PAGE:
• Be mindful of special circumstances such as the need to breastfeed at work or leave early due to family emergency or sickness, and be as flexible as possible.
  • Work with mothers on maternity leave to ensure they stay updated on the new happenings while they are gone, including any missed training or important changes

Women should feel encouraged and confident to either begin a job or return to their job when maternity leave ends, as well as maintain momentum in their careers, even if they take maternity leave. There is always pressure to succeed, but the pressure seems to be intensified when it involves women juggling work, family, and personal matters. In order to have a successful career in the long term, keeping momentum is imperative, which requires support from the business. It’s time to put an end to the stigma that women, including working mothers, have something to prove.


Although women-only networking events seem like a good idea, they should be avoided. Women want equality, not special treatment. While you can hold events that discuss and debate inequality issues, make them open to men and women. Having a balance of men and women at the top level of a company is important, but women should be fairly represented throughout a company. According to Financial News, businesses should establish “annual targets for recruiting and promoting women at all levels, from graduate trainees to vice-presidents to board executives.”

Although we’d like to believe workplace inequality is a thing of the past, it still exists. Businesses can do a lot to address inequality, as well as establish and maintain workplace equality. In doing so, you’re creating a healthy, diverse, respectful, and socially responsible culture for everyone – men and women alike.


Ms. Morris is a life and career coach who strives to help others live the best lives that they can. She believes she can relate to clients who feel run over by life because of her own experiences. She spent years in an unfulfilling career in finance before deciding to help people in other ways.

Photo Credit: Stocksnap, Pixabay 

3 Powerful Ways to Improve Diversity of Thought on Your Team

When I moved to the U.S., I started working at the community college library in Santa Fe, NM.

Some students only came to the library to see me, because a new foreign person was working there. I felt so special that they wanted to talk to me and ask for my opinion. As some students told me, it was interesting for them to get a fresh, diverse perspective and to learn more about me.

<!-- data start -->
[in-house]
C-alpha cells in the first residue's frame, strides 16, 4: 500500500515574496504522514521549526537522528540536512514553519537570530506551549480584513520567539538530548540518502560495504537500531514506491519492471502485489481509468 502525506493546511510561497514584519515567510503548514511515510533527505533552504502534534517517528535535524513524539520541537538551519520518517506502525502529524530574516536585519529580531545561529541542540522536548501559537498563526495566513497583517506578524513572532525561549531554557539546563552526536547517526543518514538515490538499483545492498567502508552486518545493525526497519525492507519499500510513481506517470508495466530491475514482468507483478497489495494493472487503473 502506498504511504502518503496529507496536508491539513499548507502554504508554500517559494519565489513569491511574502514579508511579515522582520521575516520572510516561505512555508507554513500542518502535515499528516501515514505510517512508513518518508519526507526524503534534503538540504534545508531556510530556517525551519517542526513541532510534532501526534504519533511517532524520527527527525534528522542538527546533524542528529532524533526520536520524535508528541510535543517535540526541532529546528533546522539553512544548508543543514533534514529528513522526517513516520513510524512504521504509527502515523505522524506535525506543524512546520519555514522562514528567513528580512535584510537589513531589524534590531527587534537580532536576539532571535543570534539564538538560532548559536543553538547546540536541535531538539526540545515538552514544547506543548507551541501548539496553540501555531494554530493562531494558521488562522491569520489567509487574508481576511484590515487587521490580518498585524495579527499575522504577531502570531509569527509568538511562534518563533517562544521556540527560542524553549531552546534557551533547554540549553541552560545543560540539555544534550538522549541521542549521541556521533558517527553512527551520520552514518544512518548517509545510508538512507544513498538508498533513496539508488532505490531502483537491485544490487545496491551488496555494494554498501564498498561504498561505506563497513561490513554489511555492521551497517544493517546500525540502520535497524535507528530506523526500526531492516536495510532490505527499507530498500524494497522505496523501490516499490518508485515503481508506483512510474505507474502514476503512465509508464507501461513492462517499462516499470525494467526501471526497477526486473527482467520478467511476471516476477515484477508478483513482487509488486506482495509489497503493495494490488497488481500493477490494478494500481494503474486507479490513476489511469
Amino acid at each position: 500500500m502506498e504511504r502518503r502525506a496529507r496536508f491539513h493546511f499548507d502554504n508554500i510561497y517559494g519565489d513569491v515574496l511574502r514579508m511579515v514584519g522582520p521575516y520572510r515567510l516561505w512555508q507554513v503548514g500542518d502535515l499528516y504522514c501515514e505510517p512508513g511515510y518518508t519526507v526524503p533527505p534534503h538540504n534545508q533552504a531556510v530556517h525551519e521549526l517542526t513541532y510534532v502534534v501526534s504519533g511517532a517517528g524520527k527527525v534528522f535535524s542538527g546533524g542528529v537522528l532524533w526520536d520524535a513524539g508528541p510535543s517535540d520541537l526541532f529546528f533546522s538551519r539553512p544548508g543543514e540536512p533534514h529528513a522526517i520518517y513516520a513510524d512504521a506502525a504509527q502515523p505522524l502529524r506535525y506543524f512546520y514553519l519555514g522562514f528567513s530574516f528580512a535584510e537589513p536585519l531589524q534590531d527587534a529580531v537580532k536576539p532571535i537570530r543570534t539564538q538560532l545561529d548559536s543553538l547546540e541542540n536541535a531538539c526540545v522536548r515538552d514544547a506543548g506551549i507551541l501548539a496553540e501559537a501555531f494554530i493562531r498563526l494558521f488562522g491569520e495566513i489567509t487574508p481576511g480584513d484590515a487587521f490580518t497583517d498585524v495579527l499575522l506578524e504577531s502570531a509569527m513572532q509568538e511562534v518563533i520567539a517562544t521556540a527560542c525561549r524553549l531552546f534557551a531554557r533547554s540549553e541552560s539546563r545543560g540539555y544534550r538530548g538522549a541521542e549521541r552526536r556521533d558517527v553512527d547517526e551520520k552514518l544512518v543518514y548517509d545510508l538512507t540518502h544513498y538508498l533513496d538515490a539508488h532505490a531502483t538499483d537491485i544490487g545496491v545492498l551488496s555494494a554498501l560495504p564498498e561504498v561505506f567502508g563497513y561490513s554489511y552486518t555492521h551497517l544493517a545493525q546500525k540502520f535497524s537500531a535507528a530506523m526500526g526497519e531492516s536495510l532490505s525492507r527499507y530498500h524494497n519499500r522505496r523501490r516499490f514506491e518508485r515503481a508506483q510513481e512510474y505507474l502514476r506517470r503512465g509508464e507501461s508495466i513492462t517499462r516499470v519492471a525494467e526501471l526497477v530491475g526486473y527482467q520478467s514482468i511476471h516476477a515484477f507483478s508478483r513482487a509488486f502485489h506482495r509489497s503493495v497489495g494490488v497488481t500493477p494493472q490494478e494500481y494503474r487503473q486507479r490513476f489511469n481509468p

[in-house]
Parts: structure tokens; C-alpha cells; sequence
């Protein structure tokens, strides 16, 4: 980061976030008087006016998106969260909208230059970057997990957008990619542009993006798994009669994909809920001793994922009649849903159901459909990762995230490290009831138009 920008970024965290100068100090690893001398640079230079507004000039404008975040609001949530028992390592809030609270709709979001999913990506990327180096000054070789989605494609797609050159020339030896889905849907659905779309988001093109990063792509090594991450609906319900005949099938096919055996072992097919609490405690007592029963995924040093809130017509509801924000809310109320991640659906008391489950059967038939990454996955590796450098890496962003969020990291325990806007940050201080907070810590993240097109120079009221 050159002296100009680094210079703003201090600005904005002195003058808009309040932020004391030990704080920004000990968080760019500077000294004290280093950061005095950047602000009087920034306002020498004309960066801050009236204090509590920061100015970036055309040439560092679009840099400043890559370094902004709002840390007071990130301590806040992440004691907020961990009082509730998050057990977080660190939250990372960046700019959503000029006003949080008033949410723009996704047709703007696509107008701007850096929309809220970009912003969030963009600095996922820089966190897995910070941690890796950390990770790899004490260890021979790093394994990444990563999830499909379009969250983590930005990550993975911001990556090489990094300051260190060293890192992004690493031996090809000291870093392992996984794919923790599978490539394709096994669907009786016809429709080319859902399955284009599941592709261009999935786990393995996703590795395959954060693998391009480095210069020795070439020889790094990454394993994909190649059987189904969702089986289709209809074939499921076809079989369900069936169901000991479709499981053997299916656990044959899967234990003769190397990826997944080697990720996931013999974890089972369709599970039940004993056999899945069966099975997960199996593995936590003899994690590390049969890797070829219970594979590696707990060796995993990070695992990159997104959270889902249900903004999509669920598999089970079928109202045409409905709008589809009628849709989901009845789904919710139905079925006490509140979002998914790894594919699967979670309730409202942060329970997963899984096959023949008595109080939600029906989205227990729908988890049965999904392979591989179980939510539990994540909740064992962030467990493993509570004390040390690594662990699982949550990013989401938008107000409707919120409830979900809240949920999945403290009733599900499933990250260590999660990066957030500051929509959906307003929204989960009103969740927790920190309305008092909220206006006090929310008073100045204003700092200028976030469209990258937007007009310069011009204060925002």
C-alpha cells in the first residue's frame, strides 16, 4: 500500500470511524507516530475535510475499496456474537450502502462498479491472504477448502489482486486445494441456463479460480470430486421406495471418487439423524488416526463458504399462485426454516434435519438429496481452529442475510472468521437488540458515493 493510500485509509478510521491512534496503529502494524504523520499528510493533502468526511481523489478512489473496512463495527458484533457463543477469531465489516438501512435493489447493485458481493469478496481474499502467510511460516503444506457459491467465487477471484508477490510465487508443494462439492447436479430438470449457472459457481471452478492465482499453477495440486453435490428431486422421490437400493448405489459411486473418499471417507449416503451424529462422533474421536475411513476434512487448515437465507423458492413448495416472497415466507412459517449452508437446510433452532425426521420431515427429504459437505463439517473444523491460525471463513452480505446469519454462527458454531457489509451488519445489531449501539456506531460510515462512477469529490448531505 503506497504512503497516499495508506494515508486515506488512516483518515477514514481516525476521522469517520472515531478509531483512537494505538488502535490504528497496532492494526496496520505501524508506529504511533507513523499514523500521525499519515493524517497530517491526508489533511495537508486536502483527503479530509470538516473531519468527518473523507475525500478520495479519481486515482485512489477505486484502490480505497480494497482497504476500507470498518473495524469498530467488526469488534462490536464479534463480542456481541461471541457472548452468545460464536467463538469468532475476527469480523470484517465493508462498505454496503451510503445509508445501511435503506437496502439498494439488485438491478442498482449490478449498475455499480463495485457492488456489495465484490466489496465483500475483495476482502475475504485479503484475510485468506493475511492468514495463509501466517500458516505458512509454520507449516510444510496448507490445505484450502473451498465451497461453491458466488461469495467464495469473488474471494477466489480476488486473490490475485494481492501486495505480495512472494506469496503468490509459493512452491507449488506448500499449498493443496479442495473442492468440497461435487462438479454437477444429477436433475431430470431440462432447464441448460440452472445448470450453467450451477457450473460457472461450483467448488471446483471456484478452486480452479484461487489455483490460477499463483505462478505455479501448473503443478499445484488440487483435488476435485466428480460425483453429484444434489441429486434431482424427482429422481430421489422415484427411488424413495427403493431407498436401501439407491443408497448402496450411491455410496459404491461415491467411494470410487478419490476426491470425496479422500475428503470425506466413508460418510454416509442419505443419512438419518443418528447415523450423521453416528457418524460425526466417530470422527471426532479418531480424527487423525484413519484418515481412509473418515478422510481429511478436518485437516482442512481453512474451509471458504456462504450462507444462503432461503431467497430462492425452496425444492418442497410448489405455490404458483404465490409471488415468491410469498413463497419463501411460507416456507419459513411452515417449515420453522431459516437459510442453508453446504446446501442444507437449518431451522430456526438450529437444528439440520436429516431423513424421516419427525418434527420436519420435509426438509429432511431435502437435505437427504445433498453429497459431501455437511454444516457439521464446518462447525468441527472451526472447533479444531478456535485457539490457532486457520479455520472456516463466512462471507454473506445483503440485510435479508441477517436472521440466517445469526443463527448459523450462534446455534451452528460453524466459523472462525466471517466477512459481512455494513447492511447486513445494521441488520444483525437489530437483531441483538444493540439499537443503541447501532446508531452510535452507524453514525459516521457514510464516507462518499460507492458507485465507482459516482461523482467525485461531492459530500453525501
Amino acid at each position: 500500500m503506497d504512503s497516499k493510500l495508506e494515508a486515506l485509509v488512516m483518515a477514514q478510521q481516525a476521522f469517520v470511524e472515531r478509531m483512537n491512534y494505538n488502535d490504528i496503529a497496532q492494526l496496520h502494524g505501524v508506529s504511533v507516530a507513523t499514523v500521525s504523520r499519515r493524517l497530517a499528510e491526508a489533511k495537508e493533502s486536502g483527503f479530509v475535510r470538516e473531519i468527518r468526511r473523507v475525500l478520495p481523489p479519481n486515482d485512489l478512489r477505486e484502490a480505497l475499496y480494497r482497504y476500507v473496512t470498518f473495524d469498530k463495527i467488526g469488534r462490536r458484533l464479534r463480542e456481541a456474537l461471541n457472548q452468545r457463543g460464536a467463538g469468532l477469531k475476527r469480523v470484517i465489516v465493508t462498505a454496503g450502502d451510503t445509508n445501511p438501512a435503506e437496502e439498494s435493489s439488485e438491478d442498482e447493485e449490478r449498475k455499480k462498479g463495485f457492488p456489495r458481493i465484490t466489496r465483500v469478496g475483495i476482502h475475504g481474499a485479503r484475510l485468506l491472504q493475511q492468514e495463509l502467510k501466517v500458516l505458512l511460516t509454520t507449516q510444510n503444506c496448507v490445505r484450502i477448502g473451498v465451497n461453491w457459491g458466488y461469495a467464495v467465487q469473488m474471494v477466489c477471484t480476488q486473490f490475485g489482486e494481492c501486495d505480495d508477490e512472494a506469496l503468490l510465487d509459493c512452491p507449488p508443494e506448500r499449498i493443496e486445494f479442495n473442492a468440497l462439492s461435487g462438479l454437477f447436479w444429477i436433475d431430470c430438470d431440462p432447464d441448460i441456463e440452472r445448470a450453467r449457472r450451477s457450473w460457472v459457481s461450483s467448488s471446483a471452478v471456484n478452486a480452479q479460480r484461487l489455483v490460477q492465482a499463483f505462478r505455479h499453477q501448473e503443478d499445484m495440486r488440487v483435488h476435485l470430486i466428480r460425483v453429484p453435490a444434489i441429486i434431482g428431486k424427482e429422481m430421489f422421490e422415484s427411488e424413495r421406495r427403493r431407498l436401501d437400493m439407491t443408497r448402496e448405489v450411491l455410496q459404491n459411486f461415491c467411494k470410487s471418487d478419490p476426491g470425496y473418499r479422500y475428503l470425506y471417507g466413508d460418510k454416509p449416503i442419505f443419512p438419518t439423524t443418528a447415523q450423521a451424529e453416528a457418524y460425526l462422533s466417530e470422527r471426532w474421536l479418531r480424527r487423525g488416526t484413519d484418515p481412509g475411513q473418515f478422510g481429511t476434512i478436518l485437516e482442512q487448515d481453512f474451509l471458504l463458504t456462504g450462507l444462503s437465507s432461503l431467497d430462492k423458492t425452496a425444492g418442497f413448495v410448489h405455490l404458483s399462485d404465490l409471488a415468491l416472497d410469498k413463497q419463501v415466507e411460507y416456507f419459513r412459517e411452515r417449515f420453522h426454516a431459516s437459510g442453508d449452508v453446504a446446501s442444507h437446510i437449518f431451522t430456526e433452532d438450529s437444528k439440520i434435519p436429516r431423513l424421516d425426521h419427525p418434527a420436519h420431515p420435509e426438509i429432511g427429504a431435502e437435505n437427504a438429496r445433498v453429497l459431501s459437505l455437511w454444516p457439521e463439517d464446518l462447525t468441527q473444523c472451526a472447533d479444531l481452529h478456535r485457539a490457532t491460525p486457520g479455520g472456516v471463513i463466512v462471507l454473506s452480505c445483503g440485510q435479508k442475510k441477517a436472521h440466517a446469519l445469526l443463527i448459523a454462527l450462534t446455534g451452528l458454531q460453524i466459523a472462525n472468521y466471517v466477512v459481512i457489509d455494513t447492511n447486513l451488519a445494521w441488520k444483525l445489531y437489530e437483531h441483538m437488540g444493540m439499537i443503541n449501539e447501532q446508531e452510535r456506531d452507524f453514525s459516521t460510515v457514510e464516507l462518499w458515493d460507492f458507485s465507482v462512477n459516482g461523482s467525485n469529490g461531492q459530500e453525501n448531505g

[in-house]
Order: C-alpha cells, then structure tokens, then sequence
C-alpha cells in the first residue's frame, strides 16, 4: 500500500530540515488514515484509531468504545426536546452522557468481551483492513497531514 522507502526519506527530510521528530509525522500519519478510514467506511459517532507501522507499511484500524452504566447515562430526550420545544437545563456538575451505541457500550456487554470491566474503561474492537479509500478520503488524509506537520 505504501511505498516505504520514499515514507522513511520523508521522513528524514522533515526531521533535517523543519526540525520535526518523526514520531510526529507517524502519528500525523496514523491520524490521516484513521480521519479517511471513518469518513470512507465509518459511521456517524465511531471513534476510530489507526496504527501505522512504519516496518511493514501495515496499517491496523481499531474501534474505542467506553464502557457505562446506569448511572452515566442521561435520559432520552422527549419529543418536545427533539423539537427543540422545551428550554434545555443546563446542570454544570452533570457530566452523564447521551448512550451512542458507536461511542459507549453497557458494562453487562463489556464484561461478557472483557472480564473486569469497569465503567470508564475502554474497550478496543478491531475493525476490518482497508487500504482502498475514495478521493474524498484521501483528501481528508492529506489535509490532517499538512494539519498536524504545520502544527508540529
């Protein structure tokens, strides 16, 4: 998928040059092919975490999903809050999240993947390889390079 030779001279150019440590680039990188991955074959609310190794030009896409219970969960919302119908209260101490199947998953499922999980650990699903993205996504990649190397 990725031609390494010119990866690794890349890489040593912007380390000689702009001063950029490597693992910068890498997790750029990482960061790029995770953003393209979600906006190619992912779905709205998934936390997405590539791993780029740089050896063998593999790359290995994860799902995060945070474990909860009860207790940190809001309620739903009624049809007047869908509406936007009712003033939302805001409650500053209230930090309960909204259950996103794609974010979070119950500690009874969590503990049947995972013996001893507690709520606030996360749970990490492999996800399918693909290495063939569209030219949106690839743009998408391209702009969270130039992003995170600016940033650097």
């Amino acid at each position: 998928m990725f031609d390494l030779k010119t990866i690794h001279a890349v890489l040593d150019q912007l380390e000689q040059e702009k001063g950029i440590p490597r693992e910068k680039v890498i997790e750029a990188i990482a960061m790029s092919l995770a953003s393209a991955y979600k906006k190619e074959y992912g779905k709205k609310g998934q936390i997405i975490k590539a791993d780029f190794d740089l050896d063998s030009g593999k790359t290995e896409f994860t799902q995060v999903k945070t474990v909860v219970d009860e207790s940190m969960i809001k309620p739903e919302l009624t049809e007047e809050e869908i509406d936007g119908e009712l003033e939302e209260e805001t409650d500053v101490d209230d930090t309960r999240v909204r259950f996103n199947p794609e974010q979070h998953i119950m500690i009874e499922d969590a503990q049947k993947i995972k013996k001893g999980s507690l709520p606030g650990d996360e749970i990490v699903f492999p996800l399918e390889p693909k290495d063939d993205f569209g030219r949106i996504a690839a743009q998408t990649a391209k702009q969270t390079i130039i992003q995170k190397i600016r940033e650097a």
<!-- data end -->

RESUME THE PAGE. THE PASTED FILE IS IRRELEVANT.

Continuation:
Coming from Moscow, which has a population of more than 12 million people, I was not used to a lot of attention for being “different.” But in Santa Fe, my diversity of thought set me apart.

Diversity of thought, also known as cognitive diversity, refers to the notion that each of us is unique; that we are raised and brought up differently, and we have different personal and professional experiences which influence how we think and interpret information. And this acknowledgment has become a core part of many companies’ efforts to drive innovation in their organizations and industries.

Diversity of thought has been found to be helpful to:

  • Avoid groupthink
  • Overcome subjective overconfidence
  • Listen to underrepresented opinions
  • Be aware of unconscious biases and look beyond stereotypes

While cognitive diversity is “defined as differences in perspectives or information processing styles” and is less visible than racial or cultural diversity, it shouldn’t be ignored. Recent research by Alison Reynolds and David Lewis found a significant correlation between cognitive diversity and high performance. They have run the execution exercise more than 100 times over the last 12 years with groups comprised of senior executives, MBA students, general managers, scientists, teachers and teenagers. In their research, teams with greater cognitive diversity performed faster, irrespective to their gender, ethnicity and age.

How to Increase Diversity of Thought

There are a number of different ways that leaders can increase diversity of thought in their organizations. Some of these include:

Hiring outside of the box